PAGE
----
Protecting your online reputation, Part II

There are those who can and will post damaging information about you

We’re all vulnerable

Our last blog (Protecting Your Online Reputation I) provided an introduction to proactively managing your online reputation. We at OWDT highly recommended that you regularly search all variations of your name to make sure nothing has been posted that might undermine your reputation. You don’t need to participate in online media or even go online frequently to have an online dossier. Be aware that there are those who can and will post damaging information about you, sometimes with calculated intent to cause harm.

Too many fail to consider consequences

A recent international survey revealed that over 90 percent of us have done something to edit our online information, yet only 44 percent of adults report being concerned about the long-term consequences of their online activities.

Once the proverbial train has left the station, deleting damaging personal information on your own – or even with professional help – can eat up valuable resources, especially time. At worst, it can result in costly legal action with no certainty of success. On average, states allow only a year to take action against a person or entity posting damaging information about you. If you do require legal help, make sure your lawyer has a solid record of Internet experience.

Essential rules of the road

The following guidelines apply to everyone. If you have children, online impulse control can be a hard sell, but do your absolute best to persuade them to adhere to the following principles for their long-term protection:

  • Think before you post! Who are you sharing it with? Would you be comfortable if your boss, your parents, or your direct reports ran across it? How will it look to people 15 years from now? One recent estimate is that 80% of recruiters use search engines to research and screen new candidates, a figure rapidly closing in on 100%. Especially sobering: 70% of candidates have been eliminated because of damaging online information.
  • Treat people online as you wish to be treated. Consider others’ reputations and privacy when posting anything that can be linked back to them (including pictures). Discuss this issue with your friends and acquaintances. Ask them to remove anything that you do not want disclosed.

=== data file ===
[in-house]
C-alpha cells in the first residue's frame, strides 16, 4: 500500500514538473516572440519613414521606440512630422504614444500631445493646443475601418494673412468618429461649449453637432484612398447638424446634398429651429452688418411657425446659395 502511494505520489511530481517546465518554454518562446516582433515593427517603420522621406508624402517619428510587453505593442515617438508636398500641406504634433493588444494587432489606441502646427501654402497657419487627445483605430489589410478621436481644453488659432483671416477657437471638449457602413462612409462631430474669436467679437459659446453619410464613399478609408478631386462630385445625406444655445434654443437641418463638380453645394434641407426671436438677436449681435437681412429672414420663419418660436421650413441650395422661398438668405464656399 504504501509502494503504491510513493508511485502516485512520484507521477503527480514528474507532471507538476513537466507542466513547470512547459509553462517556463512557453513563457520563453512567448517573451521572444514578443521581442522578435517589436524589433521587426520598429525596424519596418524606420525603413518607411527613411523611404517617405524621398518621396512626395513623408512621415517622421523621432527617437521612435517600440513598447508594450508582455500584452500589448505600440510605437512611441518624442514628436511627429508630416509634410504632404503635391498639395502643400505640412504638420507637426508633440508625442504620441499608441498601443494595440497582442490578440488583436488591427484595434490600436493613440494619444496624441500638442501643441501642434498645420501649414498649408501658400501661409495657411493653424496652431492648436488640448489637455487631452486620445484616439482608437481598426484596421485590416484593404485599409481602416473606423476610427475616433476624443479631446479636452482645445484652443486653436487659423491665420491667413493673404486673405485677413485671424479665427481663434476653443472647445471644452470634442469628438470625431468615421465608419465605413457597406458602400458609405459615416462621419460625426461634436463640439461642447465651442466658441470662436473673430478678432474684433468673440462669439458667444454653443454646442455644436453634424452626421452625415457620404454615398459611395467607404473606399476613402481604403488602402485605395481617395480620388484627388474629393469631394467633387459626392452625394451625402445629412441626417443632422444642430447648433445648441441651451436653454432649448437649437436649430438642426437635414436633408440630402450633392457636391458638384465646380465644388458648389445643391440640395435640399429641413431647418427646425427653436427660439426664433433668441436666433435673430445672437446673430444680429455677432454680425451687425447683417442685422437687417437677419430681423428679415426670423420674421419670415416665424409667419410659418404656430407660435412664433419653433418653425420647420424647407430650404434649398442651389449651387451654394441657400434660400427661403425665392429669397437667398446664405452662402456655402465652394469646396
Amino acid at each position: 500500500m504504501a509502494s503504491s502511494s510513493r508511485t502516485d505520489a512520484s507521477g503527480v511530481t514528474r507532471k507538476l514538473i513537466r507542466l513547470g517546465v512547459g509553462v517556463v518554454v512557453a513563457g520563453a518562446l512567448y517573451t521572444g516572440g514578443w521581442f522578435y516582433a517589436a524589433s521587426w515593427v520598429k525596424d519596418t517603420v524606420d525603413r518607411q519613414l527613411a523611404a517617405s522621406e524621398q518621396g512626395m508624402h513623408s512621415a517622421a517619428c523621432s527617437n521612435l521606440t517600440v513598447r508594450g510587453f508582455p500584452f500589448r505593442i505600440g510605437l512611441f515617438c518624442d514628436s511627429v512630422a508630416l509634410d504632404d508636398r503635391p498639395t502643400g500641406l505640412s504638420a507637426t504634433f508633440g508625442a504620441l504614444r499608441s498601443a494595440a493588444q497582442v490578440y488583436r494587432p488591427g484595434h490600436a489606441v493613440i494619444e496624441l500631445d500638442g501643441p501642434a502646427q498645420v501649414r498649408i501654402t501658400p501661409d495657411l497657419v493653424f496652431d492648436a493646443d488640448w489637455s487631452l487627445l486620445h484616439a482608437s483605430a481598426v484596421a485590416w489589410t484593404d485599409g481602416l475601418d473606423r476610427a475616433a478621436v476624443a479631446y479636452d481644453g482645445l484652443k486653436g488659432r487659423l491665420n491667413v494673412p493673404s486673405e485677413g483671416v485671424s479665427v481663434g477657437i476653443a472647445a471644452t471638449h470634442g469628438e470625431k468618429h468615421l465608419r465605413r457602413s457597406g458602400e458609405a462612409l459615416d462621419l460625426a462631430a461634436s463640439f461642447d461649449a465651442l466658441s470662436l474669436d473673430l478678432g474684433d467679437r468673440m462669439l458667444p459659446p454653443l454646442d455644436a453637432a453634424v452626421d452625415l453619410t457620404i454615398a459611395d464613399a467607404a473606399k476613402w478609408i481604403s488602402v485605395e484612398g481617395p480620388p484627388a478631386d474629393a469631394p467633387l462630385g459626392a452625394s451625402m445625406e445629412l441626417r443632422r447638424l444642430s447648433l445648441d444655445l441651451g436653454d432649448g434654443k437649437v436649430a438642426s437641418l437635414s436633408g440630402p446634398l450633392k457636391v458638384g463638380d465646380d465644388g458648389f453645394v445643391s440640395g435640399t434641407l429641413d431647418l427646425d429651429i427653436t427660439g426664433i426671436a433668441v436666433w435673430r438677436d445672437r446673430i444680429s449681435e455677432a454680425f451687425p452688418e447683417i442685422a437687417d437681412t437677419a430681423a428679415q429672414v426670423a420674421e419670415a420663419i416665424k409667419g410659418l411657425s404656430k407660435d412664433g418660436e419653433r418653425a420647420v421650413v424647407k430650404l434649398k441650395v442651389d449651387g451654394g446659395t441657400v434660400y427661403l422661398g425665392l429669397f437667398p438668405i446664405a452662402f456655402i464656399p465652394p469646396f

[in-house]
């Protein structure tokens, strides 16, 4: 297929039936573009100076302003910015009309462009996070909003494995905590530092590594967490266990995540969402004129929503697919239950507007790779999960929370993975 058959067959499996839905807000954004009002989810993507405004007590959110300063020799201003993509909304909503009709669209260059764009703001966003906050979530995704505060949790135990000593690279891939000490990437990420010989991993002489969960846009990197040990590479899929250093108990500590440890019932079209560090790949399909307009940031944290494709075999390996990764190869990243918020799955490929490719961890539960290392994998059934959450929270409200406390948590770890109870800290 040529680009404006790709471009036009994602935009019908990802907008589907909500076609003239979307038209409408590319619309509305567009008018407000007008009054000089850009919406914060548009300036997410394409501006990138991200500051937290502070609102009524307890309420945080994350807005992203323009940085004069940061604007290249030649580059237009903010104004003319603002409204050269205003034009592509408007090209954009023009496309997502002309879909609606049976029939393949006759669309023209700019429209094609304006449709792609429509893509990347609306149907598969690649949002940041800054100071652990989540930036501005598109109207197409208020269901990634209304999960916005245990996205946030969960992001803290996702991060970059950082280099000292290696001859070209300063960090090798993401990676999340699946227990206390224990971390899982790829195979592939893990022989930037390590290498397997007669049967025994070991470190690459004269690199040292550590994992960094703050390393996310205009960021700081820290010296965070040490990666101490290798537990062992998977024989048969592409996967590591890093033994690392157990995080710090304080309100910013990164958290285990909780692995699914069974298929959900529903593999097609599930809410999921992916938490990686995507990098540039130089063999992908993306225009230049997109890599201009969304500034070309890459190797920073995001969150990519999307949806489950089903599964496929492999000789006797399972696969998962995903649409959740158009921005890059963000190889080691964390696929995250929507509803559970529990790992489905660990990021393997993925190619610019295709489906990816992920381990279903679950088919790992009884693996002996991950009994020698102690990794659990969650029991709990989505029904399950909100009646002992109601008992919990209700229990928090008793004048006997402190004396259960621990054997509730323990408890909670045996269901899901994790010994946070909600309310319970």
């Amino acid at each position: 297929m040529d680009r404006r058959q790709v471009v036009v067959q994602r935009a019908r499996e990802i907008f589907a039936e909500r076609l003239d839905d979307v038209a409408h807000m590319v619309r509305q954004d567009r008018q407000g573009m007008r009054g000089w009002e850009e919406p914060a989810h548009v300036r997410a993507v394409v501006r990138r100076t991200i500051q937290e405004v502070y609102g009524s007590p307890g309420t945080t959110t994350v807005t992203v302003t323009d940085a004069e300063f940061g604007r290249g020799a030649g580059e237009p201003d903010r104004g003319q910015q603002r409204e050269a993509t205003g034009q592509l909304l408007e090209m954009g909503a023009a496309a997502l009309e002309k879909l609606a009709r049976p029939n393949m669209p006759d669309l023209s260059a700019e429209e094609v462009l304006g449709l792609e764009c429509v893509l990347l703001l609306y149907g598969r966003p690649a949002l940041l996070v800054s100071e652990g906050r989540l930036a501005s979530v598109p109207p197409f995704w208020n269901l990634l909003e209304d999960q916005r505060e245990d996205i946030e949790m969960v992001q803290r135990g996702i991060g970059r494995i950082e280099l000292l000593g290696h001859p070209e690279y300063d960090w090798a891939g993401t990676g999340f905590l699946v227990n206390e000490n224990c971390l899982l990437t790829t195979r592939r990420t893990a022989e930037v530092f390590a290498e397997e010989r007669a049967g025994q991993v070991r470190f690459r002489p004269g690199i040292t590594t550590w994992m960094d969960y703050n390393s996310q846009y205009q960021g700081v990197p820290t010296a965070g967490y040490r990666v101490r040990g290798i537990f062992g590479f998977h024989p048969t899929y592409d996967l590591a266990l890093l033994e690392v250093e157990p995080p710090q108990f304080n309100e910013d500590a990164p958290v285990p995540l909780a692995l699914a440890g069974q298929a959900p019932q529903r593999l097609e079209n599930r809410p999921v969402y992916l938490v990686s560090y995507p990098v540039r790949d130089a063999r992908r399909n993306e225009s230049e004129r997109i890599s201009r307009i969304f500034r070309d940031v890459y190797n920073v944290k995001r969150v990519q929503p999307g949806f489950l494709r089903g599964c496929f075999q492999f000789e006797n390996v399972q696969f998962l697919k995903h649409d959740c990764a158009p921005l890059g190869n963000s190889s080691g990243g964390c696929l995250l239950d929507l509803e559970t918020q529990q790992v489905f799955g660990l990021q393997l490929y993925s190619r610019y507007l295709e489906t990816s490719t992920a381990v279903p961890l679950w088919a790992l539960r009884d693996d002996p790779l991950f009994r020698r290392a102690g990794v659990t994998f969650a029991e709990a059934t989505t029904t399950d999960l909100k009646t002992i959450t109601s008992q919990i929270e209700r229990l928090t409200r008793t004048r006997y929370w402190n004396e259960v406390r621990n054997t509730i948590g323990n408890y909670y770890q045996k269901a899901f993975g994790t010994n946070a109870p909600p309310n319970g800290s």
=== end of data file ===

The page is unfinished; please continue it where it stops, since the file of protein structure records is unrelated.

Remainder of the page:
• To maintain your personal safety, avoidd location check-ins on social sites or posting where you are going, especially if you are alone. Don’t share your address or the dates you plan to be out of town.
  • NEVER ‘flame,’ attack/bully others. Do not lie or plagiarize information. The Internet is not anonymous. Current technology allows your online comments to be traced back to your computer. Skilled hackers may be the only exception here, but their immunity is usually only temporary.
  • Don’t use your full name when posting comments on blogs where people are debating controversial issues. In such online environments, always use a nickname/pen name/pseudonym. Remember that even if your assertions are civil, others who are less temperate may decide to slander you for your differing opinion.
  • Avoid poor spelling and grammar. This is important! Thoroughly proofread your online comments and documents, especially resumes, before submitting them. In most cases, employers will not hire you if your resume, cover letter, or even online postings are poorly written. And don’t forget that friends, family, or coworkers who view your social network comments may say nothing, but will think less of you if they see consistent grammatical errors.


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